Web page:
Two hymns are sung while the refectorian, accompanied by a cleric with a hand censer, offers the Panagia to those assembled. Each takes a piece between his finger and thumb, passes it through the incense, consumes it as a blessing. From "Panagia" derive the common Greek given names Panagiotis. Both names signify that the person is named in honor of Mary, mother of Jesus and consequentl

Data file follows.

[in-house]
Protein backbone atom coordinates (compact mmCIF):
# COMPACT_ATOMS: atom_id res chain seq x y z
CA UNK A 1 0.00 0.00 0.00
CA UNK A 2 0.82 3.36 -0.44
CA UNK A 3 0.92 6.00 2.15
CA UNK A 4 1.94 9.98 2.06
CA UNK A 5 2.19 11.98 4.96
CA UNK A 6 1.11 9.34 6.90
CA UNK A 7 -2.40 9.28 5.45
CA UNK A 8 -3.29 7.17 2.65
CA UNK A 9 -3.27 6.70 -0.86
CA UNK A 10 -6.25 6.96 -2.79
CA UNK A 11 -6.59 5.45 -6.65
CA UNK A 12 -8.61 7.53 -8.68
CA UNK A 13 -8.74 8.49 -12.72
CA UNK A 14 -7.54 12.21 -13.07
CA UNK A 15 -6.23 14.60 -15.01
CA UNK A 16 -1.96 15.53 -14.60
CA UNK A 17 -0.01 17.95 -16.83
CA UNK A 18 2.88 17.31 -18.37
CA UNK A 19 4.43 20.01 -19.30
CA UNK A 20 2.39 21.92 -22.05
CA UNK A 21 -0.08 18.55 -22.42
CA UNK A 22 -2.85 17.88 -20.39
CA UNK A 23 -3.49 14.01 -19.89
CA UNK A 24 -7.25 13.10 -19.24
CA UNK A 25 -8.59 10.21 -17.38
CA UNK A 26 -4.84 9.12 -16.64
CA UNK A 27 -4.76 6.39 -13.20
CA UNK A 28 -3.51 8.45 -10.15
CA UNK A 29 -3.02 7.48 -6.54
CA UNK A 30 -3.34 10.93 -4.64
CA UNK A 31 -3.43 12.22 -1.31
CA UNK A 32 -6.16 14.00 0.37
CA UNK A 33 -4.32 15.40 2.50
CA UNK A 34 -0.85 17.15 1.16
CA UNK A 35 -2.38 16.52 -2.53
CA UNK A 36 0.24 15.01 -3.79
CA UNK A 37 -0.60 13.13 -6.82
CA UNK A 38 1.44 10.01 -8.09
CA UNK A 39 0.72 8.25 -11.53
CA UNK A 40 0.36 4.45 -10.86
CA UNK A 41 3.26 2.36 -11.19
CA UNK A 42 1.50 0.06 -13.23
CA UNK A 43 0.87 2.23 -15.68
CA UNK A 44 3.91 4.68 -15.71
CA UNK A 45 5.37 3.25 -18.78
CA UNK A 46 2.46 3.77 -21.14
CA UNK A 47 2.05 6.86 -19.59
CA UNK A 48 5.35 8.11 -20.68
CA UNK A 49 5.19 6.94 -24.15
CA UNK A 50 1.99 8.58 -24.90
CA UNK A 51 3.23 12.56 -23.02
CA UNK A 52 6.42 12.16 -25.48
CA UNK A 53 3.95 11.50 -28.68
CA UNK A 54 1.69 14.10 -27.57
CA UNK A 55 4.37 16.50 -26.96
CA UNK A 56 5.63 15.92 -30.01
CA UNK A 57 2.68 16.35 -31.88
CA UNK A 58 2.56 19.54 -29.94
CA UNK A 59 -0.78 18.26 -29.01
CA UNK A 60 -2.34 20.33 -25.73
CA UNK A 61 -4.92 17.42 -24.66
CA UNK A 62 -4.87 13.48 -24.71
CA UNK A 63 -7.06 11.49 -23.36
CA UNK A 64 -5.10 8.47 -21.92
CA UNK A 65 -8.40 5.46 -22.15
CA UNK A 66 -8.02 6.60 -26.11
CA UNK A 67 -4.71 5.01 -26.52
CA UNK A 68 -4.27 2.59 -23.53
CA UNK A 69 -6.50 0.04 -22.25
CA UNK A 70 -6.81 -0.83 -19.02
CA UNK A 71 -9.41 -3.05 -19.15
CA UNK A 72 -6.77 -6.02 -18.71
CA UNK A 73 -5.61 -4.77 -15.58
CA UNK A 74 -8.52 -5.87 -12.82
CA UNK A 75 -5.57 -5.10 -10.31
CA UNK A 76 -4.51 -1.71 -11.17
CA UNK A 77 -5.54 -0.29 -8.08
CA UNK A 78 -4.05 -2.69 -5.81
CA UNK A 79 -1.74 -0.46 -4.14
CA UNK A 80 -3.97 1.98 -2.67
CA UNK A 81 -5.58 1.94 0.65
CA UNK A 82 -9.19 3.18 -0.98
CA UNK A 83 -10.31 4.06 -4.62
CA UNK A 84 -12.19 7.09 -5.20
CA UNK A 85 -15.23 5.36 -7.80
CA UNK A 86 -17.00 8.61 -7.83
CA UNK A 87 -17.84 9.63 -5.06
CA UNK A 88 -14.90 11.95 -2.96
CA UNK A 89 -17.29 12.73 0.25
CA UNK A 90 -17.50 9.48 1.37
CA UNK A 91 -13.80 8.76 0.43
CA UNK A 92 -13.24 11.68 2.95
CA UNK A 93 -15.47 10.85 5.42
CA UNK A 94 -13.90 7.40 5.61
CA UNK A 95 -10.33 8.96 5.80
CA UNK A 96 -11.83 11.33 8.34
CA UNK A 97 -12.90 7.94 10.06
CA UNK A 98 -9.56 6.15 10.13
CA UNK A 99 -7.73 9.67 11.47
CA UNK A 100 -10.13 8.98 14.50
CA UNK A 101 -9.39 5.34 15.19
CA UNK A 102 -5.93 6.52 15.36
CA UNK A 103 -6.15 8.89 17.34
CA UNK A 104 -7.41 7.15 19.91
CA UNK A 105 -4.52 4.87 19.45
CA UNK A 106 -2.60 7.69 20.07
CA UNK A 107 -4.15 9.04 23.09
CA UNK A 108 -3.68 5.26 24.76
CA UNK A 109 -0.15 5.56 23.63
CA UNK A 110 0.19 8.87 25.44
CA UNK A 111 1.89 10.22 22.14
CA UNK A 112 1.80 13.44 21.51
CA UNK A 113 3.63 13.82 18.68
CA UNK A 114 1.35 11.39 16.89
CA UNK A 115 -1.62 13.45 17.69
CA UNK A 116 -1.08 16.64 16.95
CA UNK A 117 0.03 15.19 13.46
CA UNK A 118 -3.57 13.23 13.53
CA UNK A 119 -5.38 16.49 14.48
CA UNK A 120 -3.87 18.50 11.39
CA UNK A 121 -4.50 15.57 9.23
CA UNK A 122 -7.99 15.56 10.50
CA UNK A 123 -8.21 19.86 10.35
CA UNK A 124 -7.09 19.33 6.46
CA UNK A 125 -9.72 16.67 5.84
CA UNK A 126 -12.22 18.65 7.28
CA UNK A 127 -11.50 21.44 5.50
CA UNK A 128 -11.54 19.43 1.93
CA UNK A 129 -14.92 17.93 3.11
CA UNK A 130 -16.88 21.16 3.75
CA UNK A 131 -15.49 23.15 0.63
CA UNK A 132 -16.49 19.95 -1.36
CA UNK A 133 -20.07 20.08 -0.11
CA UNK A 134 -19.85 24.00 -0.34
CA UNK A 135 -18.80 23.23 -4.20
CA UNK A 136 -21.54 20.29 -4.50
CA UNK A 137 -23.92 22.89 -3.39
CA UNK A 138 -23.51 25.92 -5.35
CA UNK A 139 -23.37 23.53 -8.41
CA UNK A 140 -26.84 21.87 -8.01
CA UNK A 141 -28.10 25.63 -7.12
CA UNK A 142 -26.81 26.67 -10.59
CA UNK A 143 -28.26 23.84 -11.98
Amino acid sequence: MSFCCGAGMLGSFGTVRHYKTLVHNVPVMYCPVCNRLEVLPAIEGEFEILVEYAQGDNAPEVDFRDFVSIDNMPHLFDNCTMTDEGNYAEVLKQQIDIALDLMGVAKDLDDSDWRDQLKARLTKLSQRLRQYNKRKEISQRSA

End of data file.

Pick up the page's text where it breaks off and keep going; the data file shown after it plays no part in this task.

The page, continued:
Andy Warhol was an American artist and producer, a leading figure in the visual art movement known as pop art. His works explore the relationship between artistic expression, celebrity culture, advertising that flourished by the 1960s, span a variety of media, including painting, photography and sculpture; some of his best known works include the silkscreen paintings Campbell's Soup Cans and Marilyn Diptych, the experimental film Chelsea Girls, the multimedia events known as the Exploding Plastic Inevitable. Born and raised in Pittsburgh, Warhol pursued a successful career as a commercial illustrator. After exhibiting his work in several galleries in the late 1950s, he began to receive recognition as an influential and controversial artist, his New York studio, The Factory, became a well-known gathering place that brought together distinguished intellectuals, drag queens, Bohemian street people, Hollywood celebrities, wealthy patrons. He promoted a collection of personalities known as Warhol superstars, is credited with coining the used expression "15 minutes of fame."